PLAYING BY THE RULES
Bryndís and Gunnar have established ground rules with regard to who can participate, and how. “We ask for total honesty,” Bryndís says. “We’re not going to have some guy over who wants to cheat on his wife, or wants to deceive their partner in some way.” By one bizarre example, she mentions a time when they were contacted by a young man looking for a foursome. Insisting that his girlfriend could not know he had found the couple on Einkamál, he suggested instead that he take her for a walk, and that Gunnar could pretend to “just happen by” and offer the couple to take part in a foursome.
They also don’t tolerate possessiveness and jealousy. Most important, however, is that “everyone has a good time.” If someone is nervous or shy in a group setting, they say, they prefer to make them feel relaxed, with assurances that “no one should do anything they don’t want to do.”
This, then, is the core of Iceland’s underground sex scene (or really, underground sex communities the world over): a form of fun between consenting, informed adults.
“The ones that never liked having the sex scene shoved in their face are happy thinking that it all just went away,” Freyja says. “At the same time, the un-derground scene is growing fast in all directions. That bubble is about to burst, and then we’ll see what is accepted and what isn’t.” 



Mag
Articles
<?php the_title(); ?>

News In Brief: Early September

by

Remember last issue when we complained that the Bárðarbunga volcano was a huge disappointment for not having the decency to erupt? Well, apparently the volcano gods read the Grapevine, because a huge fissure opened up in Holuhraun and began spewing forth some very photogenic magma. Icelanders were quick to ask the most important question: What are we going to name the new lava field when all is said and done? The jury’s still out on that one, but for now, this is proving to be the ideal volcanic situation: pretty lava, no airplane-choking ash clouds and no one hurt or

Mag
Articles
<?php the_title(); ?>

Why You Can’t Go See The Eruption

by

In the middle of the night on Saturday, August 16, an intense swarm of seismic activity began in the area of Bárðarbunga—one of many central volcanoes nobody can pronounce—under Europe’s largest glacier, Vatnajökull. Since that day, my co-workers and I at the Icelandic Meteorological Office (aka the IMO) have been working day and night to monitor the activity, holding daily meetings with the Civil Protection services, and trying to figure out the possible outcomes of these events, which might just be the start of something a lot bigger. When the activity began, it was incredible how we could follow the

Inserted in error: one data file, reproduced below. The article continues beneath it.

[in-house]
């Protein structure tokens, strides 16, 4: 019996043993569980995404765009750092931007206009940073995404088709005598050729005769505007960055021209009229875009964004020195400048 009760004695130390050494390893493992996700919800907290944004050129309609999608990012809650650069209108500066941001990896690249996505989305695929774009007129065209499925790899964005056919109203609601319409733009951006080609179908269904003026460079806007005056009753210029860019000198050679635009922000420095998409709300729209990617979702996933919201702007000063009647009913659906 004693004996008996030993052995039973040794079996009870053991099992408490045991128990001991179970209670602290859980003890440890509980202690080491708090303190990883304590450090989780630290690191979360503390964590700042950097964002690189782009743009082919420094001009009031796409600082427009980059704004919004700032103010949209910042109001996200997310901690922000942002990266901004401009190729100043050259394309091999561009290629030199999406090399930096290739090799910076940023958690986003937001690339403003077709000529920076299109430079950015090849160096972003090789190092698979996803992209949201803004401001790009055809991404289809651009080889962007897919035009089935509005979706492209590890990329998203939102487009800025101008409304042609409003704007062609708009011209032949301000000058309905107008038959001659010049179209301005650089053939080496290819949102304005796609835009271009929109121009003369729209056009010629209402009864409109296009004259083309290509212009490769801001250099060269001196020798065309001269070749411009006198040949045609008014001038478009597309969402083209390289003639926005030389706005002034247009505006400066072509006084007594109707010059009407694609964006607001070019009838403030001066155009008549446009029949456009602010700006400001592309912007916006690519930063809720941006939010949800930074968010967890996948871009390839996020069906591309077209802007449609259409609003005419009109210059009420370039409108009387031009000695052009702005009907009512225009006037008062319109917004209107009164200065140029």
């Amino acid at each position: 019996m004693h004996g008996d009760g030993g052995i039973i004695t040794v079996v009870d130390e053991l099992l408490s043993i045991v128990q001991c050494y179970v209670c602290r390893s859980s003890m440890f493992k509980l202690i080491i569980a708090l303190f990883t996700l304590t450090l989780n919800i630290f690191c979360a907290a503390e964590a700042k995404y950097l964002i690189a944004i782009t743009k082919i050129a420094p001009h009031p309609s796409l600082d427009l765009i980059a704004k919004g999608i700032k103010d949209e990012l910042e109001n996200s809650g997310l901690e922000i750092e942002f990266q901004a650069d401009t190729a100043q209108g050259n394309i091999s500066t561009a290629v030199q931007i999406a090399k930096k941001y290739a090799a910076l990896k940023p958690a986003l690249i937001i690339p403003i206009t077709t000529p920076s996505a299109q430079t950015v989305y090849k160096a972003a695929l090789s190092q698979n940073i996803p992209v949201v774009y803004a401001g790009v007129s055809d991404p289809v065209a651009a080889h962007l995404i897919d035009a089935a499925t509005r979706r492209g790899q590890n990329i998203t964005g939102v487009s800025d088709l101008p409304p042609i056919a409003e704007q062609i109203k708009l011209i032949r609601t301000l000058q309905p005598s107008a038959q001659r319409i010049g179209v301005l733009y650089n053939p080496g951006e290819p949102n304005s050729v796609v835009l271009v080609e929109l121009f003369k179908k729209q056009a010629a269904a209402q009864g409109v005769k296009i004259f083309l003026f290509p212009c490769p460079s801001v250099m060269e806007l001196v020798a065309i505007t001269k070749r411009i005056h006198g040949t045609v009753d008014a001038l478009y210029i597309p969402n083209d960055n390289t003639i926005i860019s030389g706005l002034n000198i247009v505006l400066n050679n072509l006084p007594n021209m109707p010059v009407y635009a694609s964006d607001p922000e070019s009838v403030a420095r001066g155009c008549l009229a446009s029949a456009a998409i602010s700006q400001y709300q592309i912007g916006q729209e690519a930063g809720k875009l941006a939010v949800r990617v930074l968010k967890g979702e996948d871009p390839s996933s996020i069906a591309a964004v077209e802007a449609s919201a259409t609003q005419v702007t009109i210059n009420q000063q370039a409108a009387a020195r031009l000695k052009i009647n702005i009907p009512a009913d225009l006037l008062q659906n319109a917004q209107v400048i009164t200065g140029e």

Mag
Articles
<?php the_title(); ?>

A Volcano Bigger Than Timberlake

by

The most prominent, truly devastating volcanic eruption in Icelanders’ public memory is arguably the late-18th century eruption in the volcanic ridge Lakí, followed by the Móðuharðindi, two years of all-over brutal hardships. The sky went dark, and the sun faded, while ashes destroyed pastures, and temperatures sank, leading to the death of an estimated 75% of the country’s livestock and a fifth of its human population. Then there was the late-19th century eruption, after which a fifth of the island’s populace moved to Canada. The ashes from the sudden 1973 eruption in the Vestmannaeyjar archipelago destroyed 400 homes. One person

Mag
Articles
<?php the_title(); ?>

“What A Hard Life Is That Of The Poor Icelanders!”

by

One day in August 1888, the British steamer ‘Camoens’ docked in the town of Akureyri in Northern Iceland. The ‘Camoens’-for some reason named for Portugal’s national poet, Luís de Camões- sailed regularly between Scotland and Iceland with passengers and cargo. Debarking the ‘Camoens’ that day was a group of British friends, three young men and two women, on their annual autumn holiday, fresh from a busy summer of high society parties and picnics. They came to Iceland looking for adventure and experiences, and—not the least—to be different from their friends and acquaintances, who mostly chose the more fashionable Switzerland and

Mag
Articles
<?php the_title(); ?>

Iceland On The Brain: 1200 Years Of Tourism

by

Everyone knows that Ingólfur Arnarson (that chap with the spear thing on the hill overlooking the city centre) was Iceland’s first settler. But, he was not the first person to set foot upon it. A few years before the settlement, which is assumed to have started in 874, a Swede named Garðar arrived, naming the place Garðarshólmur before abruptly leaving again (thankfully, modern-day Swedish tourists no longer feel entitled to go around naming the country after themselves). Not long after, a Norwegian named Hrafna-Flóki (“Raven-Flóki”) arrived to spend an entire winter on the island and, not much impressed, subsequently re-named

Mag
Articles
<?php the_title(); ?>

Workers Unite!

by and

Earlier this month, a news story broke in the Icelandic media that a young Icelandic woman working at Lebowski Bar was fired after she asked to be paid minimum wage—effectively a pay rise over what she was getting. The story sparked shock and outrage amongst many. To others, it was merely par for the course. Restaurants, bars and clubs in Iceland are notorious for the use of what is known as jafnaðarkaup (“median pay”)—a form of wage offsetting. By most collective bargaining agreements in the service industry, a worker is supposed to receive a base hourly wage, plus an extra

Show Me More!